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The Peregrine Fund Notes From The Field
Visit to Frijolito School
Kathia Herrera — in Neotropical Environmental Education Program    Share
Some of the most gratifying moments that I have experienced since I began working with The Peregrine Fund’s Environmental Education Program in Panama have been when I have witnessed the looks on children’s faces that are filled with curiosity and enthusiasm. A short while ago, the children of the Frijolito School helped me to remember this. We returned to this school after not having worked there for about half a year. It was a surprise for them since the school is located very far and the notices we sent out announcing our visit arrived late. However, we were still very well received, as always.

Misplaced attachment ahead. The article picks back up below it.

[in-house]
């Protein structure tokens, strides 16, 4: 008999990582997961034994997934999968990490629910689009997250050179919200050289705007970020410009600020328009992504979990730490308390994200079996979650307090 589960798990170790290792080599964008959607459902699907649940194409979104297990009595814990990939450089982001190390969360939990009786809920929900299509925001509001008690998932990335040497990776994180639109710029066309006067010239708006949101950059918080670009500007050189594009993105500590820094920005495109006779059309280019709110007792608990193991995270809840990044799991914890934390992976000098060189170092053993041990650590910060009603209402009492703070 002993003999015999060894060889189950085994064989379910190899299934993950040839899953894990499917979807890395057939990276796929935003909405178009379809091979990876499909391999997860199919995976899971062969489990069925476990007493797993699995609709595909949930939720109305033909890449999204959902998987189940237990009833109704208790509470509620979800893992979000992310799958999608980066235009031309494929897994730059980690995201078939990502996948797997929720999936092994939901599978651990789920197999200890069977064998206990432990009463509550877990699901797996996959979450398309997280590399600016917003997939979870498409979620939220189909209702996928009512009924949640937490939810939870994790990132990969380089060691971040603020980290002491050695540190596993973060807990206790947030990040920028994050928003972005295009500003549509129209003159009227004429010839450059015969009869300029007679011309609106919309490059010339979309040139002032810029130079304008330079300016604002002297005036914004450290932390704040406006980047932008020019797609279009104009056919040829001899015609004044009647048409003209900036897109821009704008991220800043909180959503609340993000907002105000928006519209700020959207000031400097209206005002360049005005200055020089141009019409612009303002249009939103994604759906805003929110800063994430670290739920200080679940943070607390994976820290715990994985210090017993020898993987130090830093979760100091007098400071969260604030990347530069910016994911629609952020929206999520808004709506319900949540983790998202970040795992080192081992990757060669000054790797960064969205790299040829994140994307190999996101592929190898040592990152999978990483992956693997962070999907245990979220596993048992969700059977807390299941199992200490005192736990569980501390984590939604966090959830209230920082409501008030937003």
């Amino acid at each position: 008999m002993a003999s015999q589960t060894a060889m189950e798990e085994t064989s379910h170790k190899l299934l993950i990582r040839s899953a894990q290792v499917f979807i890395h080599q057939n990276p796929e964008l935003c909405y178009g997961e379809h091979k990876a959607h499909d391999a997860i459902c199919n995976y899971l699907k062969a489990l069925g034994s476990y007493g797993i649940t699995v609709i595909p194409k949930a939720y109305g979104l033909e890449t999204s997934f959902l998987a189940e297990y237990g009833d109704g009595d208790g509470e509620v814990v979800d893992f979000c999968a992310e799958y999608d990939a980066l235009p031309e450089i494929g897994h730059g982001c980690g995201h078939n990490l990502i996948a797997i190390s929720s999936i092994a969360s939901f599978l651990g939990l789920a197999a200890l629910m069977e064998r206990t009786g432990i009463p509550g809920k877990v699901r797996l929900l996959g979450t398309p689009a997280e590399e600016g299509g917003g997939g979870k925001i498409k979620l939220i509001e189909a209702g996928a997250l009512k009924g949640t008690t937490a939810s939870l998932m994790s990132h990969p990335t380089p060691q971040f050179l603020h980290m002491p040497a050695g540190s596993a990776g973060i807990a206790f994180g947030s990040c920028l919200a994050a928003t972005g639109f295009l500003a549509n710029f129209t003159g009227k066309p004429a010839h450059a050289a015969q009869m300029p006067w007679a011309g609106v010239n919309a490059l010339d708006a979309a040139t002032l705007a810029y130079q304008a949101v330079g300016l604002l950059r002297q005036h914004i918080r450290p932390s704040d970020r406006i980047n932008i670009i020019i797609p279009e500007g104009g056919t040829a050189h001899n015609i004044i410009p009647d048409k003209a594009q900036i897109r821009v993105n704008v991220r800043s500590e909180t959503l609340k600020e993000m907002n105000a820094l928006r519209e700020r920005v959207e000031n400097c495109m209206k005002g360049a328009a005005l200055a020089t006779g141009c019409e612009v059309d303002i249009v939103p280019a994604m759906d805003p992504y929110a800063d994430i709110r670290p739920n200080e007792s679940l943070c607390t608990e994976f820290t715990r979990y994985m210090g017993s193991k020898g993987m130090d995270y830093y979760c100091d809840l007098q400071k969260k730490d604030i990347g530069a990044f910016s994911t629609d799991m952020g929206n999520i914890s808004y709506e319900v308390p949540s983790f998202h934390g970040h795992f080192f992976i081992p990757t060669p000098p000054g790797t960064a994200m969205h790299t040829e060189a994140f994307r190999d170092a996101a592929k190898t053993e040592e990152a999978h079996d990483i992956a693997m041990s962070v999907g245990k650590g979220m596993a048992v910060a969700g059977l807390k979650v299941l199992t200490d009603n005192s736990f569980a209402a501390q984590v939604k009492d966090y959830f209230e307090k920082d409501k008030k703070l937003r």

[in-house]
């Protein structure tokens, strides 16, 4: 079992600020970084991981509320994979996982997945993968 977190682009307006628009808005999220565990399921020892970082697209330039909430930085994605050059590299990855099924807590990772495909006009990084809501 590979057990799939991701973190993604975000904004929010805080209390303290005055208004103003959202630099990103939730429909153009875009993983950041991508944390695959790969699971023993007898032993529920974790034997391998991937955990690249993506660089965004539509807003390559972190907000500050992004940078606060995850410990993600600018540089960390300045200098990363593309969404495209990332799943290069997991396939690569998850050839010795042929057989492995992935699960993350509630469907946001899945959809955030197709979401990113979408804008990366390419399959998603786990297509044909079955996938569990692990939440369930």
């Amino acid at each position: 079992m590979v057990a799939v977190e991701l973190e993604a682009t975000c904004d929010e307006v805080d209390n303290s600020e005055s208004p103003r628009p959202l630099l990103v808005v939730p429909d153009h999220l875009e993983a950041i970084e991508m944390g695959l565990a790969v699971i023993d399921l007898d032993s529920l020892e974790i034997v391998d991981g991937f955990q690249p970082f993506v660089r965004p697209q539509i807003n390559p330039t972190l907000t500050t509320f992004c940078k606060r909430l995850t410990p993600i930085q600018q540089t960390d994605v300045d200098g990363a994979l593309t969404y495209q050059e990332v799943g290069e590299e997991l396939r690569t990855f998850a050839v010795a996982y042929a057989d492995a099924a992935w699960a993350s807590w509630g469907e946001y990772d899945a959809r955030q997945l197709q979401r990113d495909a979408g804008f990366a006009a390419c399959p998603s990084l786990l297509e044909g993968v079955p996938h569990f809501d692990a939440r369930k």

There are only seven students total in the school, from grades 1 through 6! Even though we arrived while the students were taking a test, the teacher shared her time with us so that we were able to give a talk and share our conservation message with the students.

Incredibly, the students remembered everything we had taught them the previous year about the biology of the Harpy Eagle. They didn’t miss one question we asked! After this small review about Harpy Eagles, we talked about birds of prey, their main characteristics, and their ecological importance. Afterwards, we went outside to play a short game that helped them remember the basic concepts that they had just learned. We use this game to evaluate student knowledge and retention. Apart from having a lot of energy and enthusiasm, they really learned and remembered a lot. Of course, this is one of the benefits of having a small audience.

Finally, we returned to the classroom where we passed out children’s brochures to the students and we gave the teacher Harpy Eagle posters to hang in the school. We returned from this trip very satisfied and with the promise to return with a movie, more information, and other fun activities that will help empower these children and teach them how to conserve wild places for their future.

Find more articles about Harpy Eagle, Neotropics

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